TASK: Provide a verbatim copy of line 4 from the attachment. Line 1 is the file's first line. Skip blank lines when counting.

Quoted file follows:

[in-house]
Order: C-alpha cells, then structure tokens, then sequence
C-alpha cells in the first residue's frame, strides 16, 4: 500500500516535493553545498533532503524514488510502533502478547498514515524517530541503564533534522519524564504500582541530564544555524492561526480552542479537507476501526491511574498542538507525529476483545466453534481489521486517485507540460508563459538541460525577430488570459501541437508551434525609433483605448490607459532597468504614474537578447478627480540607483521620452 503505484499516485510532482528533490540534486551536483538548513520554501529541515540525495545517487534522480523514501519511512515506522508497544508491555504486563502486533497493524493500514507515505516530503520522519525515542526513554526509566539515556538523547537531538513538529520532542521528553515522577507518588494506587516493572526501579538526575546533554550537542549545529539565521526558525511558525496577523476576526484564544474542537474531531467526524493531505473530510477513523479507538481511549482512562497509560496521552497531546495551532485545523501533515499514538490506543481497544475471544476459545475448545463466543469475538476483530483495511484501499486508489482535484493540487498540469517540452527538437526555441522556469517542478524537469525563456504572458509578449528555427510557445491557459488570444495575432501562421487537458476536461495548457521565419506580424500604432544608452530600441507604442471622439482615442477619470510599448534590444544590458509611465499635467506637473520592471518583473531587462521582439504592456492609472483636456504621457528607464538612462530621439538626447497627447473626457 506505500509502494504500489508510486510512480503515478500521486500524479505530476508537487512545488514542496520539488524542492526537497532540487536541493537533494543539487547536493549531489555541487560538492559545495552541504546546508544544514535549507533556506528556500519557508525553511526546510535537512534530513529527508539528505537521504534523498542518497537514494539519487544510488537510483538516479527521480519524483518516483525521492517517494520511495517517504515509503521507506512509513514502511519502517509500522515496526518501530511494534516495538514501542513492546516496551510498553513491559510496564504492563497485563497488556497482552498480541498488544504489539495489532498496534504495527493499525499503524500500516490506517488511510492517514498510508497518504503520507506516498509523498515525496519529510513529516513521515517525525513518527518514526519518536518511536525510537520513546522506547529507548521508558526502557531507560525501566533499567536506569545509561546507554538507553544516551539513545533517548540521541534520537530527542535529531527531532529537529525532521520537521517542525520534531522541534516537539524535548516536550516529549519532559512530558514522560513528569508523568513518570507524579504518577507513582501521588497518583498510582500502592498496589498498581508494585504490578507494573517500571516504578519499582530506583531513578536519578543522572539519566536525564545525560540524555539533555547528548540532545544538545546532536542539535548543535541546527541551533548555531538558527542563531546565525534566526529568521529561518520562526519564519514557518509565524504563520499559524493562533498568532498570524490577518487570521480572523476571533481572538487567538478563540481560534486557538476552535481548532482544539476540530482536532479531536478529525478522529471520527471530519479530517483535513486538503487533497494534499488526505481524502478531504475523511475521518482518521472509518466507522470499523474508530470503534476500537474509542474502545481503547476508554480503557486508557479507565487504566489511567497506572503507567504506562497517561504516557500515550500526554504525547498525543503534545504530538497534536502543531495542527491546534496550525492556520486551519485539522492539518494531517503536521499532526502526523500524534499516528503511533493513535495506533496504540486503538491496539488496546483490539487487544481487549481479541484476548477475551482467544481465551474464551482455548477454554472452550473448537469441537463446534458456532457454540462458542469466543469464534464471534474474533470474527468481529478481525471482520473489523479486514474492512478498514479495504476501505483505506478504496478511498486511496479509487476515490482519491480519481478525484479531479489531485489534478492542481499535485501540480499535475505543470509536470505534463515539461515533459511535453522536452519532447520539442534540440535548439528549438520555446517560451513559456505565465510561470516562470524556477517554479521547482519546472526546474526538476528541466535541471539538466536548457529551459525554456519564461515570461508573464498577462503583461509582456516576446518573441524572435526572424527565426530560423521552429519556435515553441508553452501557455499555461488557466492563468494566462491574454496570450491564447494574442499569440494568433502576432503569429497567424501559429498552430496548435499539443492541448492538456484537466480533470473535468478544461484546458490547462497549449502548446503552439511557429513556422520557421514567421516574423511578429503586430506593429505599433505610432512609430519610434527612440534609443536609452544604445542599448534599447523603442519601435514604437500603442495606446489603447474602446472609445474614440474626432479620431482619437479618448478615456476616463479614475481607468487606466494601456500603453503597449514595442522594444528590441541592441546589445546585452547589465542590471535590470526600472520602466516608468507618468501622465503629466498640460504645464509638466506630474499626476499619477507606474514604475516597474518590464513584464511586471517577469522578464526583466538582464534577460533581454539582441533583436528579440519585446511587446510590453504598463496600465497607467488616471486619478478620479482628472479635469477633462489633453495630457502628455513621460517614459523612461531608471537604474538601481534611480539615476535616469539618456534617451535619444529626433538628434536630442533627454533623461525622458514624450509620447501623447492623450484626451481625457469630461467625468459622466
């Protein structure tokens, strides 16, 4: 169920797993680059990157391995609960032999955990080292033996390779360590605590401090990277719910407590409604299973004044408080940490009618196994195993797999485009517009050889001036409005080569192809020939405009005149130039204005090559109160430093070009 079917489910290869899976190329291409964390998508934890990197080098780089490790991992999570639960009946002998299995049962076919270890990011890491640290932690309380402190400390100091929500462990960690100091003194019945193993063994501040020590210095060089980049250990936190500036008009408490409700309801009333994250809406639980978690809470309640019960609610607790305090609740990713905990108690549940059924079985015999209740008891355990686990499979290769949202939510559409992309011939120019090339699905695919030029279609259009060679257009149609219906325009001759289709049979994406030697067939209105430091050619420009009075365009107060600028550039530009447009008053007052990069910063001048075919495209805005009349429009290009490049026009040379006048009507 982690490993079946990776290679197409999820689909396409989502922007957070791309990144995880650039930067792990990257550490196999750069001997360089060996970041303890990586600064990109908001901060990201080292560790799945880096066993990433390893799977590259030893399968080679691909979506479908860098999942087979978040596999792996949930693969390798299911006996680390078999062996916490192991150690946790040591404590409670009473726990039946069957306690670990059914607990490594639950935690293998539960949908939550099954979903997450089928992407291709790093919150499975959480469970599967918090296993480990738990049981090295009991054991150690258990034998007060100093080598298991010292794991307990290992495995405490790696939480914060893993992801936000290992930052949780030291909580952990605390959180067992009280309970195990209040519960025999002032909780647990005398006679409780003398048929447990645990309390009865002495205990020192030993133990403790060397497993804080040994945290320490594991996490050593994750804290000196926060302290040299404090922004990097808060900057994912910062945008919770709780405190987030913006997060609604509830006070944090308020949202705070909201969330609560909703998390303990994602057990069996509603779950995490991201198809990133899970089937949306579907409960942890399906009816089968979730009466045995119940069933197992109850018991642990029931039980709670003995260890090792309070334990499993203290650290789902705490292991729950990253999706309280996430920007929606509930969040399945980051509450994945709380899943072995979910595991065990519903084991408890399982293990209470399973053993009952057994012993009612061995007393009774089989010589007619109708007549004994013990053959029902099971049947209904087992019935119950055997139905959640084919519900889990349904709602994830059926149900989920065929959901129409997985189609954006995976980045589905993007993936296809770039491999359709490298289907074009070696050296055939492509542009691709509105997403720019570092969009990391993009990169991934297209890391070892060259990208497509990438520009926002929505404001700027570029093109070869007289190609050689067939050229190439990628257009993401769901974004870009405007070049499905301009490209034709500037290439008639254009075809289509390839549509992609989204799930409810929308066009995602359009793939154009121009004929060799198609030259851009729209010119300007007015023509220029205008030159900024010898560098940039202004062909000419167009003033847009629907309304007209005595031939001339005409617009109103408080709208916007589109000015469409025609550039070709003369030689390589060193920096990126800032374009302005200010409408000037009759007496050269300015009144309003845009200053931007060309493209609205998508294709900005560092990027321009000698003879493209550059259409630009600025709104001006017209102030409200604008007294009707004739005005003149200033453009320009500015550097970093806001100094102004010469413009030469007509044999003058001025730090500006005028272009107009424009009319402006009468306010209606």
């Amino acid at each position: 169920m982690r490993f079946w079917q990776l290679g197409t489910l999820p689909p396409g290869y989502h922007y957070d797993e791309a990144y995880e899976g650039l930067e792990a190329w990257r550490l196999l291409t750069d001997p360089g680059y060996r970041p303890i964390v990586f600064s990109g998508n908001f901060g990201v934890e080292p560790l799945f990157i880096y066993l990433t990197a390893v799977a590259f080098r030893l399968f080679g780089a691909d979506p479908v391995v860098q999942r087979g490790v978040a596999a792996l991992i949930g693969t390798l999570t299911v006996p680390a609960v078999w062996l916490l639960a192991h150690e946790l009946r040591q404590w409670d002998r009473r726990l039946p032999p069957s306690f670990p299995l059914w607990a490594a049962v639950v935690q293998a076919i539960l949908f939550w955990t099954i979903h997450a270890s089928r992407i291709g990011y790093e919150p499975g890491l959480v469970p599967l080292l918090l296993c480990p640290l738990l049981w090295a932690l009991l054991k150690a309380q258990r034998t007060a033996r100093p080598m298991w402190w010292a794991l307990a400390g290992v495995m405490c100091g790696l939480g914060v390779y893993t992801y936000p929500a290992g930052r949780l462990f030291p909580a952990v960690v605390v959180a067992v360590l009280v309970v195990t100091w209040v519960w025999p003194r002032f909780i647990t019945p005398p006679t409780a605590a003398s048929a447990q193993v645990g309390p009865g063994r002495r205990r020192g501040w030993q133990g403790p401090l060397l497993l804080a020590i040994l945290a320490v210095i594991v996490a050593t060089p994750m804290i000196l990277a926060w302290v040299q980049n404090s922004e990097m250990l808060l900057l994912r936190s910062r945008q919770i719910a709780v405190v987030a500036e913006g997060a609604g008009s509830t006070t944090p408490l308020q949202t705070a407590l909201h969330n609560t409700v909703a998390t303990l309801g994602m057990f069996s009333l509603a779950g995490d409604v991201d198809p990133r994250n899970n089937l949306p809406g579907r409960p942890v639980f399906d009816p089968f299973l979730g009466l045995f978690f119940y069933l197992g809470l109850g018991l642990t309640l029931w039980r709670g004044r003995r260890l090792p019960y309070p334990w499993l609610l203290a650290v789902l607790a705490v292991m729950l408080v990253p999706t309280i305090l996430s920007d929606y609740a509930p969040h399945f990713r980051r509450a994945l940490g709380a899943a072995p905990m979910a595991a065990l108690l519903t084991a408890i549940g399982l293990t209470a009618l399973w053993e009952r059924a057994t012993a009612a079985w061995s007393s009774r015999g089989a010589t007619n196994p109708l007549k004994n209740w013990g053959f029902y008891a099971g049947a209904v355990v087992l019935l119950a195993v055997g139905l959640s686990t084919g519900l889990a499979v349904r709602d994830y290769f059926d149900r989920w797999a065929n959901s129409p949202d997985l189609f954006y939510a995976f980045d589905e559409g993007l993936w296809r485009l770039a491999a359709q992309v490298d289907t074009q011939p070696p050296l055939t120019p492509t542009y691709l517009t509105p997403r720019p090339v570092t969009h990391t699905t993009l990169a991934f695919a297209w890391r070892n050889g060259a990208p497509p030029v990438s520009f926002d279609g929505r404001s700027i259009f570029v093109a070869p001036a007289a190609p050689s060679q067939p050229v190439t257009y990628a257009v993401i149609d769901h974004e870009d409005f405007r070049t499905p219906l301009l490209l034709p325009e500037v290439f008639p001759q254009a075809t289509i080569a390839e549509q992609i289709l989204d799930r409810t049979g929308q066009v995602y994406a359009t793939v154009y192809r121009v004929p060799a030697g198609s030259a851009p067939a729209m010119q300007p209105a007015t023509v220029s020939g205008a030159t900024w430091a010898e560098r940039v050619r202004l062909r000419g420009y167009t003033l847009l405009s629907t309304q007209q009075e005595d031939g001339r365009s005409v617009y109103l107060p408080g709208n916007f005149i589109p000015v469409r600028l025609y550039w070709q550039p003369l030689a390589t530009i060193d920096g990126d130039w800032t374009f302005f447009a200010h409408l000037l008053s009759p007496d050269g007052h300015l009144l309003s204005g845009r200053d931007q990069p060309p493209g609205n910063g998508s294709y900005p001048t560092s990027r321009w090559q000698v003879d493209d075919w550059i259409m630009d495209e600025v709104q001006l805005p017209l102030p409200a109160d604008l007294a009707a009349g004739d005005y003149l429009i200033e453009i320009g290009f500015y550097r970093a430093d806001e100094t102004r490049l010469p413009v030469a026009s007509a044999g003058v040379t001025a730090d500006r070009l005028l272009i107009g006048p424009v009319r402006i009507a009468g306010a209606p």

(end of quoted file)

């Protein structure tokens, strides 16, 4: 169920797993680059990157391995609960032999955990080292033996390779360590605590401090990277719910407590409604299973004044408080940490009618196994195993797999485009517009050889001036409005080569192809020939405009005149130039204005090559109160430093070009 079917489910290869899976190329291409964390998508934890990197080098780089490790991992999570639960009946002998299995049962076919270890990011890491640290932690309380402190400390100091929500462990960690100091003194019945193993063994501040020590210095060089980049250990936190500036008009408490409700309801009333994250809406639980978690809470309640019960609610607790305090609740990713905990108690549940059924079985015999209740008891355990686990499979290769949202939510559409992309011939120019090339699905695919030029279609259009060679257009149609219906325009001759289709049979994406030697067939209105430091050619420009009075365009107060600028550039530009447009008053007052990069910063001048075919495209805005009349429009290009490049026009040379006048009507 982690490993079946990776290679197409999820689909396409989502922007957070791309990144995880650039930067792990990257550490196999750069001997360089060996970041303890990586600064990109908001901060990201080292560790799945880096066993990433390893799977590259030893399968080679691909979506479908860098999942087979978040596999792996949930693969390798299911006996680390078999062996916490192991150690946790040591404590409670009473726990039946069957306690670990059914607990490594639950935690293998539960949908939550099954979903997450089928992407291709790093919150499975959480469970599967918090296993480990738990049981090295009991054991150690258990034998007060100093080598298991010292794991307990290992495995405490790696939480914060893993992801936000290992930052949780030291909580952990605390959180067992009280309970195990209040519960025999002032909780647990005398006679409780003398048929447990645990309390009865002495205990020192030993133990403790060397497993804080040994945290320490594991996490050593994750804290000196926060302290040299404090922004990097808060900057994912910062945008919770709780405190987030913006997060609604509830006070944090308020949202705070909201969330609560909703998390303990994602057990069996509603779950995490991201198809990133899970089937949306579907409960942890399906009816089968979730009466045995119940069933197992109850018991642990029931039980709670003995260890090792309070334990499993203290650290789902705490292991729950990253999706309280996430920007929606509930969040399945980051509450994945709380899943072995979910595991065990519903084991408890399982293990209470399973053993009952057994012993009612061995007393009774089989010589007619109708007549004994013990053959029902099971049947209904087992019935119950055997139905959640084919519900889990349904709602994830059926149900989920065929959901129409997985189609954006995976980045589905993007993936296809770039491999359709490298289907074009070696050296055939492509542009691709509105997403720019570092969009990391993009990169991934297209890391070892060259990208497509990438520009926002929505404001700027570029093109070869007289190609050689067939050229190439990628257009993401769901974004870009405007070049499905301009490209034709500037290439008639254009075809289509390839549509992609989204799930409810929308066009995602359009793939154009121009004929060799198609030259851009729209010119300007007015023509220029205008030159900024010898560098940039202004062909000419167009003033847009629907309304007209005595031939001339005409617009109103408080709208916007589109000015469409025609550039070709003369030689390589060193920096990126800032374009302005200010409408000037009759007496050269300015009144309003845009200053931007060309493209609205998508294709900005560092990027321009000698003879493209550059259409630009600025709104001006017209102030409200604008007294009707004739005005003149200033453009320009500015550097970093806001100094102004010469413009030469007509044999003058001025730090500006005028272009107009424009009319402006009468306010209606």